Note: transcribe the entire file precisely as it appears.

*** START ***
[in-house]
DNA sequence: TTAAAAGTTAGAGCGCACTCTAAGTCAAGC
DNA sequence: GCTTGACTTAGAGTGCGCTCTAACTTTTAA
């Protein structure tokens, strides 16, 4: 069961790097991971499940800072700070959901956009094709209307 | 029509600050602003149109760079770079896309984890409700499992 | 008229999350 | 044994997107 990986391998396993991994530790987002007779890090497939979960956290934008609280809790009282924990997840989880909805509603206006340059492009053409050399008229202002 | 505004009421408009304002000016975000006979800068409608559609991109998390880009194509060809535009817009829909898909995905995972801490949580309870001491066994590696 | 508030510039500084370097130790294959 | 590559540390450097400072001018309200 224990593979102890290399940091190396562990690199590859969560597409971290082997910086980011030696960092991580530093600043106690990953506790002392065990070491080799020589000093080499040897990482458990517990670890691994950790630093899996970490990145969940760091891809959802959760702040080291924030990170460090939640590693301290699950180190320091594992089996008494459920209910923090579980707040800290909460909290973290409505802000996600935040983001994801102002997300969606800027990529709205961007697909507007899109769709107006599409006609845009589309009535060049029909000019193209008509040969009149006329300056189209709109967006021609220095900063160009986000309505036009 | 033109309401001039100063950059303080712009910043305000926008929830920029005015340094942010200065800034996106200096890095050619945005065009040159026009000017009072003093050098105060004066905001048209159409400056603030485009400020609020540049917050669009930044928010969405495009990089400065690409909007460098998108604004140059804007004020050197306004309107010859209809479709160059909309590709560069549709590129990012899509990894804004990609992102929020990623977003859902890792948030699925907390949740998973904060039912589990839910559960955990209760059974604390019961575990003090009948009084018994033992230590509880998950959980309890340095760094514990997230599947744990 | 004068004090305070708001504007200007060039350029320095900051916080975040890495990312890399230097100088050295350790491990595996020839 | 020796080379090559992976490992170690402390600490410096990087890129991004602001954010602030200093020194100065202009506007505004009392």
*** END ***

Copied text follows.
[in-house]
DNA sequence: TTAAAAGTTAGAGCGCACTCTAAGTCAAGC
DNA sequence: GCTTGACTTAGAGTGCGCTCTAACTTTTAA
């Protein structure tokens, strides 16, 4: 069961790097991971499940800072700070959901956009094709209307 | 029509600050602003149109760079770079896309984890409700499992 | 008229999350 | 044994997107 990986391998396993991994530790987002007779890090497939979960956290934008609280809790009282924990997840989880909805509603206006340059492009053409050399008229202002 | 505004009421408009304002000016975000006979800068409608559609991109998390880009194509060809535009817009829909898909995905995972801490949580309870001491066994590696 | 508030510039500084370097130790294959 | 590559540390450097400072001018309200 224990593979102890290399940091190396562990690199590859969560597409971290082997910086980011030696960092991580530093600043106690990953506790002392065990070491080799020589000093080499040897990482458990517990670890691994950790630093899996970490990145969940760091891809959802959760702040080291924030990170460090939640590693301290699950180190320091594992089996008494459920209910923090579980707040800290909460909290973290409505802000996600935040983001994801102002997300969606800027990529709205961007697909507007899109769709107006599409006609845009589309009535060049029909000019193209008509040969009149006329300056189209709109967006021609220095900063160009986000309505036009 | 033109309401001039100063950059303080712009910043305000926008929830920029005015340094942010200065800034996106200096890095050619945005065009040159026009000017009072003093050098105060004066905001048209159409400056603030485009400020609020540049917050669009930044928010969405495009990089400065690409909007460098998108604004140059804007004020050197306004309107010859209809479709160059909309590709560069549709590129990012899509990894804004990609992102929020990623977003859902890792948030699925907390949740998973904060039912589990839910559960955990209760059974604390019961575990003090009948009084018994033992230590509880998950959980309890340095760094514990997230599947744990 | 004068004090305070708001504007200007060039350029320095900051916080975040890495990312890399230097100088050295350790491990595996020839 | 020796080379090559992976490992170690402390600490410096990087890129991004602001954010602030200093020194100065202009506007505004009392």